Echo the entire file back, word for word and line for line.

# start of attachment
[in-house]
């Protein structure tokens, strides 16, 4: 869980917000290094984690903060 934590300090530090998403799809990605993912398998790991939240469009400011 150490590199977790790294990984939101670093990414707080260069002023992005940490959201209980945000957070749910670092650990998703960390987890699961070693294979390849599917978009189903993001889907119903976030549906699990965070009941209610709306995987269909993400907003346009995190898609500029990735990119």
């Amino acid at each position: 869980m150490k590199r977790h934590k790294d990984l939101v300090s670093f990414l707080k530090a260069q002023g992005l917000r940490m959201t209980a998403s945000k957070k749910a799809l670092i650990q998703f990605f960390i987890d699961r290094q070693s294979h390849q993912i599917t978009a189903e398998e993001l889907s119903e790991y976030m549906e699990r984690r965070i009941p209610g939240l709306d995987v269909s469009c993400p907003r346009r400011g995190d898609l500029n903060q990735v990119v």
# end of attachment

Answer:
[in-house]
């Protein structure tokens, strides 16, 4: 869980917000290094984690903060 934590300090530090998403799809990605993912398998790991939240469009400011 150490590199977790790294990984939101670093990414707080260069002023992005940490959201209980945000957070749910670092650990998703960390987890699961070693294979390849599917978009189903993001889907119903976030549906699990965070009941209610709306995987269909993400907003346009995190898609500029990735990119």
């Amino acid at each position: 869980m150490k590199r977790h934590k790294d990984l939101v300090s670093f990414l707080k530090a260069q002023g992005l917000r940490m959201t209980a998403s945000k957070k749910a799809l670092i650990q998703f990605f960390i987890d699961r290094q070693s294979h390849q993912i599917t978009a189903e398998e993001l889907s119903e790991y976030m549906e699990r984690r965070i009941p209610g939240l709306d995987v269909s469009c993400p907003r346009r400011g995190d898609l500029n903060q990735v990119v």